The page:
Ellerston Capital’s Manning Reduced Cash and Added to China and Tech
October 2019 | BY Mary Manning
Mary Manning, Ellerston Asia and India Portfolio Manager, recently spoke on Bloomberg Markets about her trading strategy on the optimism surrounding the U.S.-China trade talks and where she’s finding opportunity.
Q: You heard from Liu He some positive news slightly, not unbridled optimism– What do I do with that information?
A: That is incremental positive; we are working on the assumption of a potential partial deal in the middle of November at APEC. The way I positioned my portfolio is, about a month ago I started reducing cash and adding to China. When there is additional confirmation that this is going to happen, then I add a little bit more. I have gone from 20% cash to around 5% cash now, so that’s quite a significant change. What we are hoping for from the deal is certainly not a deal that is going to fix everything. But if they can just agree on agriculture, not putting it in the December tariffs and potentially rolling back the tariffs that went in in September, I think that will be a win and market will take that positively.
Q: What have you been adding specifically?
A: I have been adding to China and I have been adding to Tech. For the past two years when there was escalation in the trade war, these were obviously risky places to be. China because a lot of foreign investors in particular took the view this market is too risky and if I don’t have to be there, then they are not necessarily going to be invested in China. And Tech because Huawei is embroiled in the whole tech trade war issue and there are a lot Huawei supply chain companies in the technology sector in Asia. I have added to large cap China, like Alibaba and JD, and I have also added to the tech sector, particularly TSMC after it had really good results a few weeks ago.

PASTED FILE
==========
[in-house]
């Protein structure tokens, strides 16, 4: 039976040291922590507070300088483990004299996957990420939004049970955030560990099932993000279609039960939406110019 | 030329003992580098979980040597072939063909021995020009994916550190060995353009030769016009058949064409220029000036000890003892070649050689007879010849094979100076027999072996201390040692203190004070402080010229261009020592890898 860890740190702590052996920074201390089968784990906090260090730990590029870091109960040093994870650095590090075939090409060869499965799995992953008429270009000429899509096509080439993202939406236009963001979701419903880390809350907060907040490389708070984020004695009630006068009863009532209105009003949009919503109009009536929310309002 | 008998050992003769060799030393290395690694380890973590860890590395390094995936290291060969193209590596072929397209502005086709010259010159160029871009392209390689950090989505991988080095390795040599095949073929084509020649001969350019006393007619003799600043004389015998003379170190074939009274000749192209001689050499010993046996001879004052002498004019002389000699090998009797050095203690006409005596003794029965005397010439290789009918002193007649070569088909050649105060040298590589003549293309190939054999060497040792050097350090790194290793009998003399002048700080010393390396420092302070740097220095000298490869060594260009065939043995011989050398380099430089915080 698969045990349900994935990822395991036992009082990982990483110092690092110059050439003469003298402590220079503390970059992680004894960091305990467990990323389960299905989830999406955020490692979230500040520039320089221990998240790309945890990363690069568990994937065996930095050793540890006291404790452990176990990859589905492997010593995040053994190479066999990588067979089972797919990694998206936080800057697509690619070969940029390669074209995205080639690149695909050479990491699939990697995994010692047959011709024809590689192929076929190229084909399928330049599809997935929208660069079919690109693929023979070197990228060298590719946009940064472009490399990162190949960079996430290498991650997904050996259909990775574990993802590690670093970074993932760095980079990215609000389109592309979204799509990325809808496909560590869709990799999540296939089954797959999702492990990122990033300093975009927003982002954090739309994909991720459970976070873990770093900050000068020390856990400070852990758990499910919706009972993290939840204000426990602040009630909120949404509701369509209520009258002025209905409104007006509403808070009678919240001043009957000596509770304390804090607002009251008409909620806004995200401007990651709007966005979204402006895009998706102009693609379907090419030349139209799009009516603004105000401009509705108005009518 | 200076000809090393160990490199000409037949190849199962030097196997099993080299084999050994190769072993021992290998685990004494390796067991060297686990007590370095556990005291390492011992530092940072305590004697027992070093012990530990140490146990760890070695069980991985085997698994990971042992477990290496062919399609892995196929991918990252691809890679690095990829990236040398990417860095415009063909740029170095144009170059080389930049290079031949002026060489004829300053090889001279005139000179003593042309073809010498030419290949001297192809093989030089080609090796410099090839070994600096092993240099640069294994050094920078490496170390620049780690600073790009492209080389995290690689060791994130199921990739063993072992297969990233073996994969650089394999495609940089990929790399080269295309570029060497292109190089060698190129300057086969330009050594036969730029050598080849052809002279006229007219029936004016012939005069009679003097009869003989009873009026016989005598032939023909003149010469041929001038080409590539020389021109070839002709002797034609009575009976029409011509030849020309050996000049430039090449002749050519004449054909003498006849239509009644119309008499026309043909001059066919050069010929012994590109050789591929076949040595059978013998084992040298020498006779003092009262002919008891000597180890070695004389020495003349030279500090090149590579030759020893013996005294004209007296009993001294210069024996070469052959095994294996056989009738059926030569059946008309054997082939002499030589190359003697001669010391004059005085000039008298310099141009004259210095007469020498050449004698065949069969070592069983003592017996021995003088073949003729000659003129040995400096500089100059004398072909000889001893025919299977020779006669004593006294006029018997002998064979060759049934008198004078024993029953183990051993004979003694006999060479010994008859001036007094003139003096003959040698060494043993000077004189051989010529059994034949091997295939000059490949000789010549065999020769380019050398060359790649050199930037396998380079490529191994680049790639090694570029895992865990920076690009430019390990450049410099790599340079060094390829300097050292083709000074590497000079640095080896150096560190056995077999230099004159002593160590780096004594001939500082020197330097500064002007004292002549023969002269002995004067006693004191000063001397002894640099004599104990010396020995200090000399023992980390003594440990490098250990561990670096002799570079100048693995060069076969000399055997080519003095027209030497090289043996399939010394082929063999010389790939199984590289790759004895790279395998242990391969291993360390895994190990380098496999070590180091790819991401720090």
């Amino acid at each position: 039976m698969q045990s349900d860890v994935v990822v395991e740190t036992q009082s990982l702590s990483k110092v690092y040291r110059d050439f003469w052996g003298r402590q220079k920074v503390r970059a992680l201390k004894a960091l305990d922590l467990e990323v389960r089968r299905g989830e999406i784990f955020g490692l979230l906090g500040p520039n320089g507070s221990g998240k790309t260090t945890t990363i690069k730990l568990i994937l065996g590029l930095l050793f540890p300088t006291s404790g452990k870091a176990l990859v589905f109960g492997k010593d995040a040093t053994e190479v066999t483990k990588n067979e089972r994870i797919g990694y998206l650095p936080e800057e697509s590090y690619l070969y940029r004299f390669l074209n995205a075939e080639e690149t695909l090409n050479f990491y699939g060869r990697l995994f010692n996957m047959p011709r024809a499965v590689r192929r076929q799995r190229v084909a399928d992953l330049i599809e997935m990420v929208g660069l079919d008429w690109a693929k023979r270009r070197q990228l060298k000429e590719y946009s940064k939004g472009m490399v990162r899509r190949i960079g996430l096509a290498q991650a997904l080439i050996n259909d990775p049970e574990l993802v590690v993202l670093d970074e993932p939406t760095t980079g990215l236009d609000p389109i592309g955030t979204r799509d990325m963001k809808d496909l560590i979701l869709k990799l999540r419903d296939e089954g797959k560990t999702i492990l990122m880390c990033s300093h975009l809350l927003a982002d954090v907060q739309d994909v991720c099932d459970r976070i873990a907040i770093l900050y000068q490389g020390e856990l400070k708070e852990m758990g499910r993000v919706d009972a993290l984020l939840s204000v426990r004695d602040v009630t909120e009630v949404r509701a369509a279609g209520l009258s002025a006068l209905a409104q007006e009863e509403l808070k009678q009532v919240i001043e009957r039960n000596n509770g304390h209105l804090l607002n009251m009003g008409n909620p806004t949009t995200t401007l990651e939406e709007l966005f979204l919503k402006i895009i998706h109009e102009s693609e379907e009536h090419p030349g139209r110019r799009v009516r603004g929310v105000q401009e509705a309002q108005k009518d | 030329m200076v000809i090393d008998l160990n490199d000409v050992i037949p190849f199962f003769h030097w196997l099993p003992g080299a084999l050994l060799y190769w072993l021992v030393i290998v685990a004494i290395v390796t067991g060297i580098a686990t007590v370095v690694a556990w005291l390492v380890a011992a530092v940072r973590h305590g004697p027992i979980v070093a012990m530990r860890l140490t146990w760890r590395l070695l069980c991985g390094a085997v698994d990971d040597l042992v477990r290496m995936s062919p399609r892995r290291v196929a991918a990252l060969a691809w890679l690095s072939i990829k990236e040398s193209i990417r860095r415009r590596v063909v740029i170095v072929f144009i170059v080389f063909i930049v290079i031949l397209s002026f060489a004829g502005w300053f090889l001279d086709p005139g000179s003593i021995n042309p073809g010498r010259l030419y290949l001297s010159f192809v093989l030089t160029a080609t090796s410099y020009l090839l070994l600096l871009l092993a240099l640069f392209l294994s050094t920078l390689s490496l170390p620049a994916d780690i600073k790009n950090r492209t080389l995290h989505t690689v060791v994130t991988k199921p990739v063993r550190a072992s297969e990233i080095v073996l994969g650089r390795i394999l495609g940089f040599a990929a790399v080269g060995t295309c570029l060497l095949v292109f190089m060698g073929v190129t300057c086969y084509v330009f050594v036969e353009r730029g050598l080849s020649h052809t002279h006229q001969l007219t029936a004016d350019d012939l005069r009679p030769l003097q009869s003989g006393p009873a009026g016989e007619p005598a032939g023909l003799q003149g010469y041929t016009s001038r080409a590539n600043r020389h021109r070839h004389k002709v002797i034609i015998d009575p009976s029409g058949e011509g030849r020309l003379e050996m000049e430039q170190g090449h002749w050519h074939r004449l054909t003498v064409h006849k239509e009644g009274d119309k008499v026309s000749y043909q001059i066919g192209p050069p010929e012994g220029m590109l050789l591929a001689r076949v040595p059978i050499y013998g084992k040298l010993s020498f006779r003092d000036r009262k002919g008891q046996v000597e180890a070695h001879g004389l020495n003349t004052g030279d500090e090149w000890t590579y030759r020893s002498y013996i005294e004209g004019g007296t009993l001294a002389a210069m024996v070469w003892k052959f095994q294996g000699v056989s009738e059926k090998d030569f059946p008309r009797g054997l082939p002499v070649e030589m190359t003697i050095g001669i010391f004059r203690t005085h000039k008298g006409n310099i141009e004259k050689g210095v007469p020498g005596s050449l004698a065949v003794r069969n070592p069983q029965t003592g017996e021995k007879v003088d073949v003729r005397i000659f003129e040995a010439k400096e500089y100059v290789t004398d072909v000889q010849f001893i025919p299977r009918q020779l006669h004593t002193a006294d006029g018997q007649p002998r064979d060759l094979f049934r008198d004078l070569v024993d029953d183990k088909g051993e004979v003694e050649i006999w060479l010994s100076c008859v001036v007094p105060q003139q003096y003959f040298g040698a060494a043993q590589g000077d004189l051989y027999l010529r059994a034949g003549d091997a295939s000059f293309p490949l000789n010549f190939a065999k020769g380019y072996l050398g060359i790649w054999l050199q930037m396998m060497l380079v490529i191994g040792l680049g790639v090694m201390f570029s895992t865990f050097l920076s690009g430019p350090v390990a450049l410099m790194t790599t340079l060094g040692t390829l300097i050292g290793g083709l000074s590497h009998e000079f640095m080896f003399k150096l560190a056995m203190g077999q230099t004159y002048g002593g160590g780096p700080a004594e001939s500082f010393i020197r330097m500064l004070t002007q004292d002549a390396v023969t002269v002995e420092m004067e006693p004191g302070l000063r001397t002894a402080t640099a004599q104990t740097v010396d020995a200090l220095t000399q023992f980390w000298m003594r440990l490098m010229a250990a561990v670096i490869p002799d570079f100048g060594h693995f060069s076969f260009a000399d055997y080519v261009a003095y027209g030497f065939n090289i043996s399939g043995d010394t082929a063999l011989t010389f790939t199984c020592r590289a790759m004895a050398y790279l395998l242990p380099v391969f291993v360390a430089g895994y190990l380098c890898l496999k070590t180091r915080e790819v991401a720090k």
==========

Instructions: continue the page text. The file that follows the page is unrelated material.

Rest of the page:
Q: You are also favouring financials and we talked to you last about this as well. Since then we’ve had some earnings out of some of the big lenders here in China towards the end of the day on Friday. What is your assessment of where China’s banks stand? What are some of your favourite picks?
A: We did have some earnings and they were pretty stable; there was nothing fantastic, nothing terrible so I think it is sort of status quo going forward for the Chinese banks. The reason that I own the Chinese banks is because of valuation. For example ICBC and CCB (China Construction Bank) which are two of the stocks I own, their PE is about the same as their dividend yield. It’s both around 5-6%. I was a financial analyst for many years before I was a Portfolio Manager and when you see a financial where the PE is the same as the dividend yield, that’s a very strong buy signal. My top pick in Chinese banks is China Merchants Bank. As you probably know, it is different from all the state owned banks. It has much higher EPS growth and a much higher ROE than the other banks. It is traded at a premium but I think it’s a much better managed bank and it will outperform in the long term.
You can hear Mary’s Bloomberg radio interview here: Next Two Weeks Important For Markets (Radio)